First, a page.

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Sam’s remarkable heroism in Book VI consists of courageous
action that is tempered by love and spontaneity. Aragorn and the
Riders of Rohan fight without restraint, as though they have always
done so and know little else. As a Hobbit, Sam tends merely to stumble
into adventurous deeds, and his plodding pursuit to save Frodo echoes with
the running self-commentary Sam performs in his head. We do not
just watch Sam run through the gates of Cirith Ungol brandishing
the phial of Galadriel; we hear Sam prepare himself and see him shrug
his shoulders and fumble absentmindedly for the magic phial. We
know that Sam is not really an imposing Elf-warrior, as the Ring’s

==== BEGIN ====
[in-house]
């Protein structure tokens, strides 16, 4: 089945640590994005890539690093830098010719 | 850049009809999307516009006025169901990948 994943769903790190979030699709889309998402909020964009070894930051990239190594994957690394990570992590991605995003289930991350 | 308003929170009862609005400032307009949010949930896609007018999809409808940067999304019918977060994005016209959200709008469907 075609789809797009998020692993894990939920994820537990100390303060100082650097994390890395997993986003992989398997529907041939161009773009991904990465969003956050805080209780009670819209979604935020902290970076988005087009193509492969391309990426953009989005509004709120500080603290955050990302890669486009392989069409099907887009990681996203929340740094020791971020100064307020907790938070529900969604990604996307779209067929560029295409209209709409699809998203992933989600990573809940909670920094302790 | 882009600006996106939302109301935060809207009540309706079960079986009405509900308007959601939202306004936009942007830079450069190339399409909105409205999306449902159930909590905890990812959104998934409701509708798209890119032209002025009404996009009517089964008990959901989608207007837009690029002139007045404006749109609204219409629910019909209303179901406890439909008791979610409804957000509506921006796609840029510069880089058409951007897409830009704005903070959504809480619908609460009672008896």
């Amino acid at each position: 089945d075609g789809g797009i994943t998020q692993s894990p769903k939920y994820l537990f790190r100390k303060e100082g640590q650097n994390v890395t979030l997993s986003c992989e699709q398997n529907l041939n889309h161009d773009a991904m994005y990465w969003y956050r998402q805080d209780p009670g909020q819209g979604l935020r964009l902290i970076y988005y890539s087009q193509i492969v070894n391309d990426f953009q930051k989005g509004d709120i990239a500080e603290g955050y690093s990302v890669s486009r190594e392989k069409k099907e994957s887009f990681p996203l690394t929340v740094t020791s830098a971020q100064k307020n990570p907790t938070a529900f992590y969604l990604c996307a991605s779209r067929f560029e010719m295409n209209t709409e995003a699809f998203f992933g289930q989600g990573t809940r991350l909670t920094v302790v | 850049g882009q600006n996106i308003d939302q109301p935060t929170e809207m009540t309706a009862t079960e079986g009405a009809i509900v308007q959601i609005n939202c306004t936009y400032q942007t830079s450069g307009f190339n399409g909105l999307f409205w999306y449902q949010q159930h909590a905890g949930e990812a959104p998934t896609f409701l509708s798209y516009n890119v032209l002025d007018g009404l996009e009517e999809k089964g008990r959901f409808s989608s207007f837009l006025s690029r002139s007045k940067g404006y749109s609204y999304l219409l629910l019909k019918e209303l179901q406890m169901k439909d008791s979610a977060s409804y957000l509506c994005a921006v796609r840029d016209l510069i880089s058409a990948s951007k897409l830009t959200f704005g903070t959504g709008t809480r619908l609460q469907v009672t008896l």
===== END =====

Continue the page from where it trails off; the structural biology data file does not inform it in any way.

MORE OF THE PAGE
power causes the Orcs to see him. Instead, we see the Orcs from
Sam’s perspective, sharing his dismay when they turn to run from
him in fear. Sam offers a model of the hero whose heroism lies not
in impulse, but in the choices he constantly and consciously makes
to perform heroic deeds. Sam’s heroism is comical, for he is consistently
surprised by his success.
Sam’s playfulness as a surprised hero is tempered by his
genuine devotion to Frodo. All heroes must have first principles—the -inspiration
of their actions. Sam possesses such a strong tacit love for Frodo
that he becomes united with the object of his service. As Sam climbs
Mount Doom, carrying Frodo, the comrades appear to be only one hobbit
climbing, not two. The ascent of Mount Doom is emblematic of Sam’s
friendship with Frodo. Sam’s sacrifice produces true friendship,
for he loses all thoughts of himself in his devoted care for his
companion and master.
Ace your assignments with our guide to The Return of the King!